You have been a Lafayette-like leader during your 33 years at Oglivy & Mather. As worldwide chairman and CEO, you have helped make O&M the largest advertising-agency group by developing new markets, supervising seamless teams, and following founder David Oglivy’s philosophy: “We have a habit of divine discontent with our performance. It is an antidote to smugness.”
You have repeated another powerful pitch while championing the new Hermione to students, donors, and Henry Kissinger. Your mantra is Lafayette’s motto: “Why Not?”
THEREFORE, by the authority granted by the Commonwealth of Pennsylvania to the Trustees of Lafayette College and by them delegated to me, I award you the degree of DOCTOR OF HUMANITIES, honoris causa, with all the rights, honors, and privileges thereto appertaining, in token whereof I present you with this diploma and direct that you be vested in the hood emblematic of the degree.
Erik Weihenmayer, you have elevated the world with your elevating adventures around the world. You are the only blind person to complete the Primal Quest, one of the most brutal endurance tests; the only blind person to reach the summits of the highest peaks on every continent; the only blind mountaineer to appear on Time magazine’s cover.
You were inspired to exceed your limitations by Terry Fox, who ran across his native Canada to raise money for cancer research and to prove he wouldn’t be handicapped by losing a leg to cancer. Your parents inspired you to become an exceptional wrestler and an influential teacher. Through No Barriers USA, which you co-founded, you inspire people of all abilities to live more adventurously. You led non-sighted and sighted hikers to Machu Picchu’s 8,000-foot-high Incan ruins; you empowered soldiers injured in Middle Eastern wars by taking them 20,000 feet to the Lobuche Peak in Nepal.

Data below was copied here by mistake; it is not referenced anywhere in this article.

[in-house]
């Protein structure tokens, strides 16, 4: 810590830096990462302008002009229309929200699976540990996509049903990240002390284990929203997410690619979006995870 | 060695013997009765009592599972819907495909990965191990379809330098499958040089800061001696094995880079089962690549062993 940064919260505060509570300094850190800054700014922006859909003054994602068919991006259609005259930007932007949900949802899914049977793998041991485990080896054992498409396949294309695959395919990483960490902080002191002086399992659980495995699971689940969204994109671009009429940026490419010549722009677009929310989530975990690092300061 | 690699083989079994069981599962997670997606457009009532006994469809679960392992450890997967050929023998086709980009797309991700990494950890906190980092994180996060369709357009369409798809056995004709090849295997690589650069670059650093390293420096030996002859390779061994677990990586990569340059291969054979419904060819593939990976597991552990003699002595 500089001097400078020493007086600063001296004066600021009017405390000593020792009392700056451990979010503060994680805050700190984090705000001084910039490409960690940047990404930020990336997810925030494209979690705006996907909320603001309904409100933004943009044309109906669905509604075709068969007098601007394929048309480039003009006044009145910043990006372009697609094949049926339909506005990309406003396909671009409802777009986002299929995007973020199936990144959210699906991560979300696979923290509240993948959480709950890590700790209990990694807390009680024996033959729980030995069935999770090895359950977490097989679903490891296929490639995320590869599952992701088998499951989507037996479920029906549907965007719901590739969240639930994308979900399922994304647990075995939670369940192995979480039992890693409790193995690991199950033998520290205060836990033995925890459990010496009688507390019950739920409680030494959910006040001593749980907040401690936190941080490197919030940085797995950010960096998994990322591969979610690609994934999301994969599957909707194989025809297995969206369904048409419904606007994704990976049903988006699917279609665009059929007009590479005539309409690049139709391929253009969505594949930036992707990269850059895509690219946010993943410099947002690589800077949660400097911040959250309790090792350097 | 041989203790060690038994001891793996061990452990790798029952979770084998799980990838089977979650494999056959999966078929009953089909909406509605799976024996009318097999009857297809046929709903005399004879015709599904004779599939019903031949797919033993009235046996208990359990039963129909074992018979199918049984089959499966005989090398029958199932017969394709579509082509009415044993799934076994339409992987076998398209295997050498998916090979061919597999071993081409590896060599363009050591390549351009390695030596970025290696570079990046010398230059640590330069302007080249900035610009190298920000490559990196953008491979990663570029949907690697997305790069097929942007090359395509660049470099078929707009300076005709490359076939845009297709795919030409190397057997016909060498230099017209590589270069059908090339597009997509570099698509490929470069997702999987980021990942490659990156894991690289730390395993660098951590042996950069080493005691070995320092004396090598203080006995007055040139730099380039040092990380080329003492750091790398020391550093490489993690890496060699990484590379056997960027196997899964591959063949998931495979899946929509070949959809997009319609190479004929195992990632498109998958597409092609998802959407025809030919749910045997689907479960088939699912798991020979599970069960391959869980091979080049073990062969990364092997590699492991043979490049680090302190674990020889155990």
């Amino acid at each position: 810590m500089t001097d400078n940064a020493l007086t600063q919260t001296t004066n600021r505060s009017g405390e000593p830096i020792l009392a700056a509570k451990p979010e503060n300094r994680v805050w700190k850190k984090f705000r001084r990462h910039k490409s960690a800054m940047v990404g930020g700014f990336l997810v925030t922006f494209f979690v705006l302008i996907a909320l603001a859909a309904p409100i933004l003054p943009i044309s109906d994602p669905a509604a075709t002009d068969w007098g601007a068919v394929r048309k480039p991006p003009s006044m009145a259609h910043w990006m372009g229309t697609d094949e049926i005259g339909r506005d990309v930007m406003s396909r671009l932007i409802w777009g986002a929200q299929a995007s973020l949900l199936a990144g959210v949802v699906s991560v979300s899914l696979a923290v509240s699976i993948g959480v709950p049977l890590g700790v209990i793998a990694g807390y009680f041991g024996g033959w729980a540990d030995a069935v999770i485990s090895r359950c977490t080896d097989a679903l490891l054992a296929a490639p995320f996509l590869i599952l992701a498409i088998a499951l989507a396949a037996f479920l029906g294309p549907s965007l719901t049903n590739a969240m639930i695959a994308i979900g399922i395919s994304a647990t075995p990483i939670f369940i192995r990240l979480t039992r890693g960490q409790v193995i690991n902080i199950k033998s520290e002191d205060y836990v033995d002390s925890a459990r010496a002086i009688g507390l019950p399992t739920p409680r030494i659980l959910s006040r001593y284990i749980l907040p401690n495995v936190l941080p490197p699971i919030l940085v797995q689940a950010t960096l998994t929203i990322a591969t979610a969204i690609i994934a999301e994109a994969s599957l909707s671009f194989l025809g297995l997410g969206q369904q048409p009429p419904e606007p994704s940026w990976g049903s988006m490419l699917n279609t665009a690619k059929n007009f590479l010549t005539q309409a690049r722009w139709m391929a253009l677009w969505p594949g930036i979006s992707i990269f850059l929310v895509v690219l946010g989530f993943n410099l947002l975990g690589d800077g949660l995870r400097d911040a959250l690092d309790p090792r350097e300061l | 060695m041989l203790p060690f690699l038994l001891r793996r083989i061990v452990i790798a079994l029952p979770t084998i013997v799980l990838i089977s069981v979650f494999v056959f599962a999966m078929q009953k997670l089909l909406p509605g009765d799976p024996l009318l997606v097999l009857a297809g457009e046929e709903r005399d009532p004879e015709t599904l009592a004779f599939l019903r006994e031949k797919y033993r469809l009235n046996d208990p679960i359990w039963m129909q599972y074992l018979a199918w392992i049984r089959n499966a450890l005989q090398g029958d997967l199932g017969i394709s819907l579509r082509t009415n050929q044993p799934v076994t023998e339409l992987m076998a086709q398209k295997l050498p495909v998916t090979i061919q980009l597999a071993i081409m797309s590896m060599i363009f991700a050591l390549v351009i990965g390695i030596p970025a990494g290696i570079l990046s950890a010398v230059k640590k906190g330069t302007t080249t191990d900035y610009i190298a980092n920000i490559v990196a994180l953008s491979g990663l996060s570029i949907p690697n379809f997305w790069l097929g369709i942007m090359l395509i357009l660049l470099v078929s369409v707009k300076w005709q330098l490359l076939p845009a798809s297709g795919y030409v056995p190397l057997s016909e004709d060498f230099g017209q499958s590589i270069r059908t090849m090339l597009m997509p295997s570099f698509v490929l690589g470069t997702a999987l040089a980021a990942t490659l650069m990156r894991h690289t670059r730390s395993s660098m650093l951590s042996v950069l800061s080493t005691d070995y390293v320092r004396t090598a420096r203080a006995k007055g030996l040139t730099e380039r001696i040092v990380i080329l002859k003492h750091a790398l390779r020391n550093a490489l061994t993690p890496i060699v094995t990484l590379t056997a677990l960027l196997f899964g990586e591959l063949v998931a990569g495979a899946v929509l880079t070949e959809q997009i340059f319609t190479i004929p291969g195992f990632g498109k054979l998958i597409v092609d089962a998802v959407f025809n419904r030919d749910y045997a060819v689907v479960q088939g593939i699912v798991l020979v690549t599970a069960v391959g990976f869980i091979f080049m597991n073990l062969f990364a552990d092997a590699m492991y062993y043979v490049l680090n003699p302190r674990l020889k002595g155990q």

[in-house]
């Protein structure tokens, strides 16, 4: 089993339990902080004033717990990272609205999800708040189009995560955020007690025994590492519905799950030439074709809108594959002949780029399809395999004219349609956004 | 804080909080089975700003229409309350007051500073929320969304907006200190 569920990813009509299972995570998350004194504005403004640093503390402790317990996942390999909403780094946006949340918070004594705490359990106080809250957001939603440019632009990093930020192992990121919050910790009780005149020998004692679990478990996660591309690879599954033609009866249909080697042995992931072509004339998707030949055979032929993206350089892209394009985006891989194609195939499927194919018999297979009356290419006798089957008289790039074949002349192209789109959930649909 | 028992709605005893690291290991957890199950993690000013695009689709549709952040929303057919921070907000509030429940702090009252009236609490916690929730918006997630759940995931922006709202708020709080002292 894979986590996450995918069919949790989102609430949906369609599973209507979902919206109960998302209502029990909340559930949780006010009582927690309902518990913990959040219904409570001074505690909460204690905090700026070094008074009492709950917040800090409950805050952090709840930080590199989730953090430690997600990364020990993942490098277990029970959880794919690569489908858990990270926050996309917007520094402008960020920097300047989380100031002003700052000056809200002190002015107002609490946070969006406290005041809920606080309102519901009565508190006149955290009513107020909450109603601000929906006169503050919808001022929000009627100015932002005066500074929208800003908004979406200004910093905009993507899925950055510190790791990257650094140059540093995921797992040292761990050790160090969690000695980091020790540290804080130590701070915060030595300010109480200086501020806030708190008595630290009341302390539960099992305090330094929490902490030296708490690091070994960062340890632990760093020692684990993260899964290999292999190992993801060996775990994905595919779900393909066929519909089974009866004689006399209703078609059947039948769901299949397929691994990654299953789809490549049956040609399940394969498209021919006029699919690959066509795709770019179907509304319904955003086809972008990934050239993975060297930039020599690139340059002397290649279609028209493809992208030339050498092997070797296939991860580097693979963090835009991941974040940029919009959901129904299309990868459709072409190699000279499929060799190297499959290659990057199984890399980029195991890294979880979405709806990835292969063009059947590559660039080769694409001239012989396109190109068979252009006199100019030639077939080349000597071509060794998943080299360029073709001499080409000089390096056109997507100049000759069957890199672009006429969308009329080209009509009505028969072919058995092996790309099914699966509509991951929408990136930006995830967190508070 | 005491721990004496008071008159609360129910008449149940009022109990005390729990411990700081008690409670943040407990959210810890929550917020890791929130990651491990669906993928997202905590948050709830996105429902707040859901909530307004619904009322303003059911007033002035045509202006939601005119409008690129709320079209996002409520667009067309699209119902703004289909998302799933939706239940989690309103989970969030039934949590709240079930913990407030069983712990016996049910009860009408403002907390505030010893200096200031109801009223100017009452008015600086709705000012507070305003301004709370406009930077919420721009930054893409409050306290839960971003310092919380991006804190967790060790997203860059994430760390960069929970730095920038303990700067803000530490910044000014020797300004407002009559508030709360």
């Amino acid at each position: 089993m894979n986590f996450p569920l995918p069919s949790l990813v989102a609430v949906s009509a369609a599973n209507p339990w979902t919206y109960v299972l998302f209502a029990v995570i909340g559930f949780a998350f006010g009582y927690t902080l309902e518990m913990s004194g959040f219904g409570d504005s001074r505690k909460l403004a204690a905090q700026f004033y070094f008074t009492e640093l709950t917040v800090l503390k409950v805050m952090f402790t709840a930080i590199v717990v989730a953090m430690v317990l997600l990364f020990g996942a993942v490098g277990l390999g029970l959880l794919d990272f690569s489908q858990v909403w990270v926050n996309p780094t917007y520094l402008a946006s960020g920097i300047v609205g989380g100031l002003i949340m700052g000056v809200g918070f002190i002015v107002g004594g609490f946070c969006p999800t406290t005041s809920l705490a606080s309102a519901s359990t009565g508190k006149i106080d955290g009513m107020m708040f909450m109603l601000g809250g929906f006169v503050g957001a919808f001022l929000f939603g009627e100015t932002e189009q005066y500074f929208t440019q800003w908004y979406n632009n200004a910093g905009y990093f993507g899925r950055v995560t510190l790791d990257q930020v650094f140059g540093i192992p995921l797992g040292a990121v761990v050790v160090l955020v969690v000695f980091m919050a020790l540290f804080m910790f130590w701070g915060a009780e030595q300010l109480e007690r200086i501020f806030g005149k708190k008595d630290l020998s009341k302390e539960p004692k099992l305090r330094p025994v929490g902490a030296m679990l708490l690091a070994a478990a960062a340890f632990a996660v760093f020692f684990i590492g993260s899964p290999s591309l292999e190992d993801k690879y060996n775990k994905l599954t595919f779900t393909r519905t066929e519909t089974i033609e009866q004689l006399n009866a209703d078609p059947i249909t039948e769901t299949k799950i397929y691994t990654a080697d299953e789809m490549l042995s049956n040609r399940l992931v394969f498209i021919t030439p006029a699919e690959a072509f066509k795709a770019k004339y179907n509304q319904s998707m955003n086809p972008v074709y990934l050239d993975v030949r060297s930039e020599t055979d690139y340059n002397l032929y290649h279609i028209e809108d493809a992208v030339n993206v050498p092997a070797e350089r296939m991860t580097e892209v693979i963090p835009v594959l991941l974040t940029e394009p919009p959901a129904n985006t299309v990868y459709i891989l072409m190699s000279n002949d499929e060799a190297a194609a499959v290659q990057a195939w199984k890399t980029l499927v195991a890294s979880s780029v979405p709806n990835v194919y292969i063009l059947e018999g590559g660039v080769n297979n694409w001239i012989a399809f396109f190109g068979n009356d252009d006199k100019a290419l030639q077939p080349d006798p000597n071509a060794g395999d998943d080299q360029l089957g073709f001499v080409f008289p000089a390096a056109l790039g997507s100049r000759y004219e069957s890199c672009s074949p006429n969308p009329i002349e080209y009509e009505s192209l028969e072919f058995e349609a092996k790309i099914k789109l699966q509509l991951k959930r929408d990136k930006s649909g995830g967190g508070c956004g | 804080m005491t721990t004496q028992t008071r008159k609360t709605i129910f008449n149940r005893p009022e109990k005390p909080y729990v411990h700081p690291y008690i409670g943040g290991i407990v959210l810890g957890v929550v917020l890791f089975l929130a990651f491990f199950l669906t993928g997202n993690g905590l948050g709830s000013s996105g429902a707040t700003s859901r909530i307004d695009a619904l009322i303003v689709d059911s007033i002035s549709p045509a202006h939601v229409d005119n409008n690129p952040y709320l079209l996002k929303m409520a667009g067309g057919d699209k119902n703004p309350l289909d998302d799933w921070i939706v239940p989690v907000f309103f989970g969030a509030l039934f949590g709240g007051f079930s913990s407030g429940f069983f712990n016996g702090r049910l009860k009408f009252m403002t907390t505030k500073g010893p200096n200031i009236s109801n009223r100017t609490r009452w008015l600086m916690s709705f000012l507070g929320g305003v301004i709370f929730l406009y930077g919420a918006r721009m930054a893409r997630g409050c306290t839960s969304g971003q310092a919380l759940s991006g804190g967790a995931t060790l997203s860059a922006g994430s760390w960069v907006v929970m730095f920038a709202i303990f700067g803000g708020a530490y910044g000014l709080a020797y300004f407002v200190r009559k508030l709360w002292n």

Your expeditions revolve around tremendous preparations and tremendous teammates. You trained for six years before attempting to kayak the Colorado River through the Grand Canyon. You completed the 277-mile trip with the invaluable aid of your aide-de-camp, Lonnie Bedwell, a blind veteran of the U.S. Navy and white water.
You encourage people to turn adversity into an advantage, to view nature as a laboratory of human nature, to treat failure as a springboard for success, to balance hubris with humility. As you’ve poetically pointed out, you can never conquer a mountain; you can reach its top only when it naps or blinks.
THEREFORE, by the authority granted by the Commonwealth of Pennsylvania to the Trustees of Lafayette College and by them delegated to me, I award you the degree of DOCTOR OF HUMANE LETTERS, honoris causa, with all the rights, honors, and privileges thereto appertaining, in token whereof I present you with this diploma and direct that you be vested in the hood emblematic of the degree.